- Pediatric Hospital Medicine
- Quality Improvement
- Medical Education
Clinical Assistant Professor, Pediatrics
Boards, Advisory Committees, Professional Organizations
fellow, American Academy of Pediatrics (2019 - Present)
Board Certification: American Board of Pediatrics, Pediatrics (2018)
Residency: Emory University Pediatric Residency (2018) GA
Medical Education: Aga Khan University Medical College (2013) Pakistan
Determining Normative Values for Cerebrospinal Fluid Profiles in Infants.
BACKGROUND: Previous studies of reference values for cerebrospinal fluid (CSF) profiles have been limited by small sample size and few exclusion criteria.OBJECTIVE: To determine age-specific normative CSF white blood cell count (WBC), glucose, and protein values in infants ≤90 days old.METHODS: Performed a retrospective cross-sectional study of infants ≤90 days old who had a diagnostic lumbar puncture between 2008 and 2016. Infants with bacterial meningitis, bacteremia, UTI, positive CSF herpes simplex virus polymerase chain reaction (PCR) result, traumatic lumbar puncture, ventriculoperitoneal shunt, prematurity, recent seizure, previous antibiotic use, and history of a complex chronic condition were excluded for calculations to determine normative values. Data on demographics and CSF values (WBC with differential, protein, glucose, enterovirus PCR) were collected. CSF values were compared by age and by enterovirus PCR results using Kruskal-Wallis and Wilcoxon rank tests.RESULTS: A total of 1029 out of 2000 patients were included and divided into 3 age groups: 0 to 28 days, 29 to 60 days, 61 to 90 days. CSF WBC values were significantly greater for 0- to 28-day old infants (median: 3, 95th percentile: 14) than for 29- to 60-day and 61- to 90-day old infants (median: 2 and 2; 95th percentile: 7 and 11, respectively) (P < .001). With each month of life, the median CSF protein significantly decreased and glucose significantly increased. In the CSF WBC differential, monocytes were found to be prevalent.CONCLUSION: We determined age-specific normative components for CSF profile values for infants 0 to 90 days.
View details for DOI 10.1542/hpeds.2020-005512
View details for PubMedID 34344692
Meningitis due to Roseomonas in an immunocompetent adolescent.
2021; 3 (3): 000213
Both bacterial and aseptic meningitis can complicate neurosurgery, but they are often difficult to distinguish clinically or by cerebrospinal fluid (CSF) analysis. We present an adolescent with subacute meningitis after neurosurgery, eventually diagnosed with meningitis caused by Roseomonas mucosa via 16S rRNA gene sequencing after two negative CSF cultures. He was treated successfully with intravenous meropenem with full recovery. This case shows that distinguishing bacterial from aseptic meningitis is important to allow directed antibiotic therapy. We recommend considering bacterial meningitis in the differential diagnosis of aseptic meningitis complicating neurosurgery, and to perform molecular diagnostics such as bacterial sequencing if the suspicion of bacterial meningitis is high.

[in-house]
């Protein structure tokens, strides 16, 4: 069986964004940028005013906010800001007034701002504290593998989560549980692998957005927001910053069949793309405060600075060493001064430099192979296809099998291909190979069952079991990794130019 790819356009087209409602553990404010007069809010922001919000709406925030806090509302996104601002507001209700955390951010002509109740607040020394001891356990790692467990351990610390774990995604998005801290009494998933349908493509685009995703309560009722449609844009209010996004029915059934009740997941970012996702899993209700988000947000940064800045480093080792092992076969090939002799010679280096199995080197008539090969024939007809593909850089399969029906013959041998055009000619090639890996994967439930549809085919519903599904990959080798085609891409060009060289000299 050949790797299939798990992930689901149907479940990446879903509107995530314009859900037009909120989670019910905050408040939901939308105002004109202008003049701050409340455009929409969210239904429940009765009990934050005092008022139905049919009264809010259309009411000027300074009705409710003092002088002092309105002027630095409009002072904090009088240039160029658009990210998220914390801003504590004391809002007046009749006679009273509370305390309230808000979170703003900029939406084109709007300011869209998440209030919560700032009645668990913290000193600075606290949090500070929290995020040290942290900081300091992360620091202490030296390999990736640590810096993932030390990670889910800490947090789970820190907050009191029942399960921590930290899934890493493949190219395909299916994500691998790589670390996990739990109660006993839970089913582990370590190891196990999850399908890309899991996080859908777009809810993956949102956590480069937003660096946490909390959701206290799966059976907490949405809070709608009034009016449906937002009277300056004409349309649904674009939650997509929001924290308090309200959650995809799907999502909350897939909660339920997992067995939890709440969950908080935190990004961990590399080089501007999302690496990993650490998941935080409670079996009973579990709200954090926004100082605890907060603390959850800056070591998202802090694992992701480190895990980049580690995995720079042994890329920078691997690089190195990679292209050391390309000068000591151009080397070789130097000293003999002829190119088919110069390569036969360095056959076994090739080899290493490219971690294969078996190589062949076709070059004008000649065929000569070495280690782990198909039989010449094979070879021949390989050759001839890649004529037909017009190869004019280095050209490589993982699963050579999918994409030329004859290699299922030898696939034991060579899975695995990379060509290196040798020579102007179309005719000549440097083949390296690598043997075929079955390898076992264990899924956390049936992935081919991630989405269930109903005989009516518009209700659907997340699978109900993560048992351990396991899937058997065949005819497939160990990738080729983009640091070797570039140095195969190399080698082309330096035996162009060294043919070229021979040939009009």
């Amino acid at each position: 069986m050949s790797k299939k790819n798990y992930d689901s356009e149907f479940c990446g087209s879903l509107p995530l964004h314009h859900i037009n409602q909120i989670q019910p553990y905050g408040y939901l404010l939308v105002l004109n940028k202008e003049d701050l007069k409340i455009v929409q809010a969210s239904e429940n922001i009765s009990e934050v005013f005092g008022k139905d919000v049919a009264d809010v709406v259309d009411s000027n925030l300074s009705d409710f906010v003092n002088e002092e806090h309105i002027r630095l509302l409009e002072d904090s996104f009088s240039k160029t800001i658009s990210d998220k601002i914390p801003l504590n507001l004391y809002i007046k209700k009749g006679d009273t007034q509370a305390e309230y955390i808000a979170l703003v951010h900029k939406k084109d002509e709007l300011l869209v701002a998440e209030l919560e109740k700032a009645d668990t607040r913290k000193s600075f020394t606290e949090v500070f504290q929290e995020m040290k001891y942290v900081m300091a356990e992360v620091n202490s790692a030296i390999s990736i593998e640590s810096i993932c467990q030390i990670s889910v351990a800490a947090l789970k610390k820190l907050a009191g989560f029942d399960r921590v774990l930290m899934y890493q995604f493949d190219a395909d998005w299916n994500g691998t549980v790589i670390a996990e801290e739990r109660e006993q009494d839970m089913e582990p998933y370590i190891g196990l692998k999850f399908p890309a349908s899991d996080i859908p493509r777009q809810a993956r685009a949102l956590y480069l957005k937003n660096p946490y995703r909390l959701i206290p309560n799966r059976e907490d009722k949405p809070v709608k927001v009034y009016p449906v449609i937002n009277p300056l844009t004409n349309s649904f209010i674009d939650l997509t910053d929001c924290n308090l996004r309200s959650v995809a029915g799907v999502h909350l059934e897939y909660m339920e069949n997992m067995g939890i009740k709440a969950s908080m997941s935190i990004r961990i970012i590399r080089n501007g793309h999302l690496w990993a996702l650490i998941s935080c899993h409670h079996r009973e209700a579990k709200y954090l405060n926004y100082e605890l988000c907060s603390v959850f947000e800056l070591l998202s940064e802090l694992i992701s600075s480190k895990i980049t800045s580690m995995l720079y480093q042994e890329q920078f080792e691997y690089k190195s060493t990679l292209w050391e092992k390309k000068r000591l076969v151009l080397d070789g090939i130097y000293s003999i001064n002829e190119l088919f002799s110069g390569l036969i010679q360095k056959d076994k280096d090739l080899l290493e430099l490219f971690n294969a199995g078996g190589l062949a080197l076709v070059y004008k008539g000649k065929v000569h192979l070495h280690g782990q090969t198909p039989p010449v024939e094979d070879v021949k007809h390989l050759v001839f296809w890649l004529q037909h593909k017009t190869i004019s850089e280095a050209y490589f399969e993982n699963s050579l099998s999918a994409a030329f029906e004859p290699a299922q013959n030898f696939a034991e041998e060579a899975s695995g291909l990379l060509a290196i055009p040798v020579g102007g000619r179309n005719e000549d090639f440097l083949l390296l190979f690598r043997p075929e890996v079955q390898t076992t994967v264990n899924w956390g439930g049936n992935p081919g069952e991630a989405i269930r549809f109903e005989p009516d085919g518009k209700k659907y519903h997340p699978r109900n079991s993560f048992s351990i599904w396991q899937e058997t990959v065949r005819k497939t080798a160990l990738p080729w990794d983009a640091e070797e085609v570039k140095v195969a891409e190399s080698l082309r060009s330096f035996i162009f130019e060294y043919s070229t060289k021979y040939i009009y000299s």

View details for DOI 10.1099/acmi.0.000213
View details for PubMedID 34151165
An Unusual Case of Bilateral Foot Swelling After an Online Gaming Overdose.
View details for PubMedID 30428710
RSV associated hospitalizations in children in Karachi, Pakistan: Implications for vaccine prevention strategies
JOURNAL OF MEDICAL VIROLOGY
2017; 89 (7): 1151–57
Major progress is being made in vaccines against Respiratory Syncytial Virus (RSV), with multiple vaccine candidates currently in the clinical phase of development. Making an investment case for public sector financing of RSV vaccine will require estimation of burden, cost-effectiveness, and impact. The aim of this study is to determine the proportion, age distribution and clinical spectrum of RSV associated hospitalizations in children in Karachi, Pakistan. A three years prospective study was conducted at the Aga Khan University Hospital in Karachi, a city of 20 million in south Pakistan, from August 2009 to June 2012. Children less than five years old admitted with acute respiratory infections (ARI) were enrolled. Throat swabs were collected and tested for RSV using real-time PCR. Multivariable log binomial regression analysis was performed to identify the associated factors of RSV infection. Out of 1150 children enrolled, RSV was detected among 223 (19%). Highest rate of RSV detection was in young infants less than 3 months of age (48/168, 29%), which accounted for 22% of all RSV detected. Most common diagnosis in RSV positive infants (<12 months of age) was bronchiolitis followed by pneumonia, while in older children between the ages of one and 5 years of age, pneumonia and asthma were the most common diagnosis. Although identified year-round, RSV was most prevalent from August to October with peak in September, coinciding with the rainy season. This study identified RSV to be independently associated with younger age (P = 0.036), rainy season (P < 0.001), post-tussive emesis (P = 0.008), intubation (P = 0.003), and discharge diagnosis of bronchiolitis (P = 0.004). Vaccines against RSV that target this age group are likely to yield remarkable benefit.
View details for DOI 10.1002/jmv.24768
View details for Web of Science ID 000405242000006
View details for PubMedID 28092107
View details for PubMedCentralID PMC5805860